Acute arterial complications associated with total hip and knee arthroplasty

J Vasc Surg. 2003 Dec;38(6):1170-7. doi: 10.1016/s0741-5214(03)00918-2.


Objective: To our knowledge, ours is the largest single-center experience with diagnosis and management of acute arterial hemorrhagic and limb-threatening ischemic complications associated with total hip arthroplasty (THA) and total knee arthroplasty (TKA).

Methods: Between 1989 and 2002, 23,199 TKA procedures (13,618 total, 11,953 primary, 1665 revision) and THR procedures (9581 total, 7812 primary, 1769 revision) were performed at the orthopedic service of Pennsylvania Hospital, Philadelphia. Arterial injuries were grouped according to type (ischemia, bleeding, pseudoaneurysm, ischemia plus bleeding) and time of recognition of injury (0-5 days after orthoplasty).

Results: Acute arterial complications developed in 32 patients (0.13%), associated with 24 TKA procedures (0.17%) and 8 THA procedures (0.08%; P =.0609). There were no deaths, and limb salvage was achieved in all patients. Arterial injury was detected by the orthopedic service on the same day (SD group) as performance of joint replacement in 18 patients (56%), but was not recognized until the first to fifth postoperative day (PO group) in 14 patients (44%). Arterial complications included acute lower-limb ischemia only in 18 patients SD group, 9; PO group, 9), bleeding only in 4 patients (SD group), arterial transection resulting in both ischemia and bleeding in 5 patients (SD group), and arterial pseudoaneurysm in 5 patients (PO group). Of the 18 patients with acute ischemia only, preoperative arteriography was performed in 12 patients (67%), and 6 patients (33%) were brought directly to the operating room because of advanced ischemia. Revascularization procedures in these 18 patients included bypass to the infrapopliteal artery (n = 7), popliteal artery (n = 5), or common femoral artery (n = 1); in only 5 patients (28%) was thrombectomy alone successful. These 18 patients tended to require fasciotomy (4 of 9 vs 2 of 9; P =.6199) and have foot drop (3 of 9 vs 1 of 9; P =.5765) more frequently when ischemia was recognized after the day of surgery. Bleeding was managed with arteriorrhaphy. Arterial transection was treated with end-to-end anastomosis (n = 3), interposition grafting (n = 1), and below-knee popliteal bypass (n = 1). Popliteal artery pseudoaneurysm was treated with percutaneous methods (n = 3) or surgery (n = 2).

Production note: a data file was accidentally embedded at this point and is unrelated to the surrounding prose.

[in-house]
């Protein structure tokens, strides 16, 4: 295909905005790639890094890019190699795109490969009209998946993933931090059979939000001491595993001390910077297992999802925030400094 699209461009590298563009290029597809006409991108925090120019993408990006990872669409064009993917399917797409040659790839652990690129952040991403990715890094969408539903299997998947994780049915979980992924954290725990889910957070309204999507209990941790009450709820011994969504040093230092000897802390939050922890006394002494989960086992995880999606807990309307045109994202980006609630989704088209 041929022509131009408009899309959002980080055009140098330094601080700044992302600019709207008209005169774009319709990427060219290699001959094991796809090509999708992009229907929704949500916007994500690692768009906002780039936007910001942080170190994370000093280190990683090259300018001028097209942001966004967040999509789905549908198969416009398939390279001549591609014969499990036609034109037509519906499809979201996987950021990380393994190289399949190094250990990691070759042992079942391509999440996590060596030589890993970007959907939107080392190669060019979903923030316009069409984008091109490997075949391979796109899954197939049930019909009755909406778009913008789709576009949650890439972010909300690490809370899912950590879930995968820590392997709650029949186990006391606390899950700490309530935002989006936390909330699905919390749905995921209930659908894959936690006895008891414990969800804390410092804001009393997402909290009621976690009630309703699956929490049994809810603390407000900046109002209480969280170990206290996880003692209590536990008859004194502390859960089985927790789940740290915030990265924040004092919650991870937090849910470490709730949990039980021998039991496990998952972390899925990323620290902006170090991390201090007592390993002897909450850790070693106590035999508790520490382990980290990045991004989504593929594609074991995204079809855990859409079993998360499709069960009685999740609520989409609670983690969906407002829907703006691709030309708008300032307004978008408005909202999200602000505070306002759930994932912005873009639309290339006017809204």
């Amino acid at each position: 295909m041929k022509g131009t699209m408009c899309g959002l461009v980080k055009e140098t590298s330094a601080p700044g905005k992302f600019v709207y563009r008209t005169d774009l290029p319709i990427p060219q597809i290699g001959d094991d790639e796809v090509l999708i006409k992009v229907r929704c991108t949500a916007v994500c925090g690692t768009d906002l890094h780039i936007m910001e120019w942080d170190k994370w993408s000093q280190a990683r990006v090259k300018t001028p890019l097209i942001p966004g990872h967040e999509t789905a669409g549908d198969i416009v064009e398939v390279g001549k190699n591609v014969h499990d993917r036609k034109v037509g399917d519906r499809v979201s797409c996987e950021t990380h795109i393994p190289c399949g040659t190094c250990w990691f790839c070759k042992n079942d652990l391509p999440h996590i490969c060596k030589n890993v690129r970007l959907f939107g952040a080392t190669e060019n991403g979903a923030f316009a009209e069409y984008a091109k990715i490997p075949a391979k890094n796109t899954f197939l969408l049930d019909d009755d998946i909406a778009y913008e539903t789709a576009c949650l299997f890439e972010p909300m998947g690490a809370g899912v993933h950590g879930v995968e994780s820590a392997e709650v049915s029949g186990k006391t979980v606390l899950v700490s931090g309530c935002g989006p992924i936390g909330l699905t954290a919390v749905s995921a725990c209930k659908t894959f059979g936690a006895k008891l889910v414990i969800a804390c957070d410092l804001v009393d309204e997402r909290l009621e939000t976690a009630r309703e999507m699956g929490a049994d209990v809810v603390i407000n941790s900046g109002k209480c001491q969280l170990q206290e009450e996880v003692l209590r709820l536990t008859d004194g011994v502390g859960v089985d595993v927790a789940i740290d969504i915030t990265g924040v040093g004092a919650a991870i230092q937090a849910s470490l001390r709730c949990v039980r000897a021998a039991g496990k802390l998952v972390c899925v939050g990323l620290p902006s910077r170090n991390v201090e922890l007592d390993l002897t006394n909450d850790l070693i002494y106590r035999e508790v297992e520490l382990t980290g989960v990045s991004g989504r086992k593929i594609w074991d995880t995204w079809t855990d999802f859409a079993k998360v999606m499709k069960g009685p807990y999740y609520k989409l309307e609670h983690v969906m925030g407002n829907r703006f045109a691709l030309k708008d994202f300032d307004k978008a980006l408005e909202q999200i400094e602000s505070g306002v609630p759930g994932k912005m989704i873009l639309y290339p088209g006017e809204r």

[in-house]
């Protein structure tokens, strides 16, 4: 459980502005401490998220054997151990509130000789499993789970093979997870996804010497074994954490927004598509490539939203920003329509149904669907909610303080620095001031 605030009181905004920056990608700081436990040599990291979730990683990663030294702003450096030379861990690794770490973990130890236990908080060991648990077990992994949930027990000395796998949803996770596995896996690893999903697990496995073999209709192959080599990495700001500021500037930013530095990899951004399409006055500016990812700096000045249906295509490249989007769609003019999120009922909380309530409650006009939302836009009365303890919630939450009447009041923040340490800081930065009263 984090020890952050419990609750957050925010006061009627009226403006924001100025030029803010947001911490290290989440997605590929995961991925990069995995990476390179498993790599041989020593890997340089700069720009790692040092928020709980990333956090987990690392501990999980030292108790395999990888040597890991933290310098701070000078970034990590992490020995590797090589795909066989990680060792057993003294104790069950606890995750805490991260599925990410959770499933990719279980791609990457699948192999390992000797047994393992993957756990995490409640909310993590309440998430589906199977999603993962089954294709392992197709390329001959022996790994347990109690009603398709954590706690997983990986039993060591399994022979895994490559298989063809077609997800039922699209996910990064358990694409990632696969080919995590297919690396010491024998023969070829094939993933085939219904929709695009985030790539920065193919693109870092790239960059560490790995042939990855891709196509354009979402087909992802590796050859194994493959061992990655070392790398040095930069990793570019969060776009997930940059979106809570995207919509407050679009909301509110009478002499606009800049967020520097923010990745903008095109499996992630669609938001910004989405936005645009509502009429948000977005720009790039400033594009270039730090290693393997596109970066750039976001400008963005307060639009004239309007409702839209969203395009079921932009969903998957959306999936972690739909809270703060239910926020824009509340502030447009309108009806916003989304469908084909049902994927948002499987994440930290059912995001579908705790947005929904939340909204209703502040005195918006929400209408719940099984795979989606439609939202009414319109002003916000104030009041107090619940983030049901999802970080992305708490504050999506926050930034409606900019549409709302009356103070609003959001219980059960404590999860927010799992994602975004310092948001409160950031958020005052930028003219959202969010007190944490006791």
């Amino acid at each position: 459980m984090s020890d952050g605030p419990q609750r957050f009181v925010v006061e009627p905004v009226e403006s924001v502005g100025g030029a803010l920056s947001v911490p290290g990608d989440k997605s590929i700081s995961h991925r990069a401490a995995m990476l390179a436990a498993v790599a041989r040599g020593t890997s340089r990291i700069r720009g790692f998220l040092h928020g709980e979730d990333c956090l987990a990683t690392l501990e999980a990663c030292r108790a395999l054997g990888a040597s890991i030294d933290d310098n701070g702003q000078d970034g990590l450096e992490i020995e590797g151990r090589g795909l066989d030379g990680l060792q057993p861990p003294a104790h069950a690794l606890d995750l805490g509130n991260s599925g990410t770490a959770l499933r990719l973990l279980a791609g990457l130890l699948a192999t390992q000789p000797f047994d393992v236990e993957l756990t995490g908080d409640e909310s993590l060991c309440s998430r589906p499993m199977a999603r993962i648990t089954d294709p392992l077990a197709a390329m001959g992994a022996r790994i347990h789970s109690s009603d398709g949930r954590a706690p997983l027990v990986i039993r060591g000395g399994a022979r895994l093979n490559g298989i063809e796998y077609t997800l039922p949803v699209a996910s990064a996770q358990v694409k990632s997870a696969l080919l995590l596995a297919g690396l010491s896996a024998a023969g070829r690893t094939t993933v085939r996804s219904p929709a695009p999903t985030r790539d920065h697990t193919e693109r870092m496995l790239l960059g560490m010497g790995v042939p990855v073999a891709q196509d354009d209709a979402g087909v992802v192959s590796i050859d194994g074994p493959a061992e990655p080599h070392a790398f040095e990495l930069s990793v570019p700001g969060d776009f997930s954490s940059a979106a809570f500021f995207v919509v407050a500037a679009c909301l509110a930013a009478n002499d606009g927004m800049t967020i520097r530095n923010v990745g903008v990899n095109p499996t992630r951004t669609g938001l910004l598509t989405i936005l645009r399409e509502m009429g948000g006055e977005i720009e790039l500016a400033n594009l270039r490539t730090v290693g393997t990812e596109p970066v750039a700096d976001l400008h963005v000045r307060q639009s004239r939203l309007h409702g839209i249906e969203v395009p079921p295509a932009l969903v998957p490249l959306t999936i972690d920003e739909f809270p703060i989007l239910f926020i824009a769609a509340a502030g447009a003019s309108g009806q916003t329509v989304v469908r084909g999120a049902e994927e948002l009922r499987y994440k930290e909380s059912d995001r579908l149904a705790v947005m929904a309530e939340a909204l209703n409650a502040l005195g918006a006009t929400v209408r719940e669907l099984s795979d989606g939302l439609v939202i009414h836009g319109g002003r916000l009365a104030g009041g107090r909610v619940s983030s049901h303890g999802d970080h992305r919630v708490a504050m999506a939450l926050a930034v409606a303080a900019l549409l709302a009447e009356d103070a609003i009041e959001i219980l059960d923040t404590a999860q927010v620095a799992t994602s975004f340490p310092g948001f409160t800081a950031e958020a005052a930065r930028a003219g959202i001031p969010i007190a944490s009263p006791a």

Conclusion: In this series, risk for arterial injury associated with THA and TKA was remarkably low. Nonetheless, even at a high-volume orthopedic hospital, acute arterial injury was not recognized on the day of surgery in about half of patients. Judicious use of preoperative arteriography and aggressive revascularization are critical to achieving limb salvage. Simple arterial thrombectomy to treat ischemic complications of THA and TKA is rarely sufficient.

MeSH terms

  • Acute Disease
  • Adult
  • Aged
  • Aged, 80 and over
  • Aneurysm, False / diagnosis
  • Aneurysm, False / etiology*
  • Aneurysm, False / therapy
  • Arthroplasty, Replacement, Hip / adverse effects*
  • Arthroplasty, Replacement, Knee / adverse effects*
  • Female
  • Humans
  • Ischemia / diagnosis
  • Ischemia / etiology*
  • Ischemia / therapy
  • Leg / blood supply*
  • Male
  • Middle Aged
  • Postoperative Hemorrhage / diagnosis
  • Postoperative Hemorrhage / etiology*
  • Postoperative Hemorrhage / therapy
  • Retrospective Studies
  • Time Factors